The City & Guilds Group is helping employers to shape the government’s policy on how apprenticeships should be funded and managed.
The government believes, like us, that apprenticeships are key to building and retaining a skilled workforce for Britain and has promised three million trained apprentices by 2020. To be able to achieve that target, the way that apprenticeships are designed, funded and managed is changing.
Employers are currently designing the content and assessment of the new apprenticeship standards and the government has proposed an apprenticeship levy to put the spending power clearly in the hands of employers. This means that employers will have more say than ever on how apprenticeship programmes are delivered and how their quality is ensured.
The finer points of these changes are still being debated so the City & Guilds Group is working to ensure that employers’ opinions are heard. Earlier this month it produced a report, Making Apprenticeships Work, with its Industry Skills Board (ISB). The report recommends a detailed 25 point action plan for the government.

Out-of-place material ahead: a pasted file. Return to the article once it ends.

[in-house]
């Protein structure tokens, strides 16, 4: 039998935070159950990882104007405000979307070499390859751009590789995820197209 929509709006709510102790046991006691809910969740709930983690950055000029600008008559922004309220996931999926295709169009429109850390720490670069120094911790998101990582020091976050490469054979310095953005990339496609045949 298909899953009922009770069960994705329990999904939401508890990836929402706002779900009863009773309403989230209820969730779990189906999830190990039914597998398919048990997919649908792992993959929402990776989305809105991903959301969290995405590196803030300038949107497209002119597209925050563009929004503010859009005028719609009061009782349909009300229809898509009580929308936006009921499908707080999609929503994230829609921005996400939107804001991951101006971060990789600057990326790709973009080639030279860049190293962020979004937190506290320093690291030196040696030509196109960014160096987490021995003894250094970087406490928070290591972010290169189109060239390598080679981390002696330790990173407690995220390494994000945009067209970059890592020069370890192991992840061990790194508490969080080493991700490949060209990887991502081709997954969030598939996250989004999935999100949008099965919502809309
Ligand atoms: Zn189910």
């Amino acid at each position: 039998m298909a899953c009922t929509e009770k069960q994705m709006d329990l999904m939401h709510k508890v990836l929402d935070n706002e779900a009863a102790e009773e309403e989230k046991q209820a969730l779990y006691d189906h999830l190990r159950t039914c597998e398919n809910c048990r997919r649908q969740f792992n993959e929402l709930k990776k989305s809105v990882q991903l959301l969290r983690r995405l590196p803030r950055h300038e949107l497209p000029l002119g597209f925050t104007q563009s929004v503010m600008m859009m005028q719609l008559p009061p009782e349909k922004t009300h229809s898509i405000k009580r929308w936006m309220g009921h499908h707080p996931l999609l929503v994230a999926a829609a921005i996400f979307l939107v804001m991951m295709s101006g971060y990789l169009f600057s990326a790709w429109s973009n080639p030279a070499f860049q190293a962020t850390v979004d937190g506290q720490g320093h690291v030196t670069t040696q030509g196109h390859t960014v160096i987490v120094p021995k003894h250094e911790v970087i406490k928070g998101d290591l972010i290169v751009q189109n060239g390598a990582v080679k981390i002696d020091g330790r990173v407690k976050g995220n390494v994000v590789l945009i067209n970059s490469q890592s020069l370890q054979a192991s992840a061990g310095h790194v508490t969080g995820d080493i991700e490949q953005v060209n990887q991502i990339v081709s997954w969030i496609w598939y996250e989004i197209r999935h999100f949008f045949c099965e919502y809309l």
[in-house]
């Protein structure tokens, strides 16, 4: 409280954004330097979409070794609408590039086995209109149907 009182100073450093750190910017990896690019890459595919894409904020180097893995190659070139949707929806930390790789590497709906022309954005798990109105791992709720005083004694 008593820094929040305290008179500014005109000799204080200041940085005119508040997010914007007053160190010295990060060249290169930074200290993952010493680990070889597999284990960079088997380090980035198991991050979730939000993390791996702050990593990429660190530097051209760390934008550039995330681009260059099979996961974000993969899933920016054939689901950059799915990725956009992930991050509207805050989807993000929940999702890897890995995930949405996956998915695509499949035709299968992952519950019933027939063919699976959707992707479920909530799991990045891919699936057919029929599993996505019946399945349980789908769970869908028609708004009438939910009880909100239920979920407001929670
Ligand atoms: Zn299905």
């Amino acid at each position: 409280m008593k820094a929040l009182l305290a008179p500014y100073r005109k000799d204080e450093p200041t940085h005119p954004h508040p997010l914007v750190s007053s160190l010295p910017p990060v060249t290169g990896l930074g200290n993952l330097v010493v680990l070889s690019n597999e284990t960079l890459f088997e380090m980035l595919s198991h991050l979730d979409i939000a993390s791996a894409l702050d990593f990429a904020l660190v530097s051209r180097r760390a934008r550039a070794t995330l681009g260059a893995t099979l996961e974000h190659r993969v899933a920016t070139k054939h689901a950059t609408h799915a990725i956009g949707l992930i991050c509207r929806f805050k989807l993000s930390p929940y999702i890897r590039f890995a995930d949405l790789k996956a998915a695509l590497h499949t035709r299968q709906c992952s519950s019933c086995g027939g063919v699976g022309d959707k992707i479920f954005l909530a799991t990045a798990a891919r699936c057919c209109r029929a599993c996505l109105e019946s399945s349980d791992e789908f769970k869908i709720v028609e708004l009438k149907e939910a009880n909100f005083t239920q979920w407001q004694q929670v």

To mark its launch, the City & Guilds Group gathered employers and educators together to hear from a panel of ISB members about what makes a great apprenticeship and what needs to change in the system to maintain quality.
All panellists agreed about the positive impact apprentices have on their businesses including Warren Page, from Xtrac, who said: “Apprenticeships are the best way to maintain skills”.
One panellist, Mark Lavington, from PGL Travel, felt constrained by the notion of a fixed-length apprenticeship as this doesn’t give him enough flexibility to train seasonal staff. A discussion around the ideal length of an apprenticeship followed, with everyone agreeing that the length matters less than the quality. The consensus was that learning doesn’t just happen in one block: it’s something people return to throughout their entire careers.
Chair Andy Smyth, from TUI Group, was keen to point out that it’s not all about apprenticeships. The ISB acts as a skills advisory body and while apprenticeships are part of its remit they are not the only answer. The diversity of employers on the ISB allows us to understand the variety of skills needed across different industries and the flexibility that’s required in the system to make it work for everyone.
Discussions around the broader skills agenda will continue over the coming year and we’ll be involved to support employers and to help navigate the changes.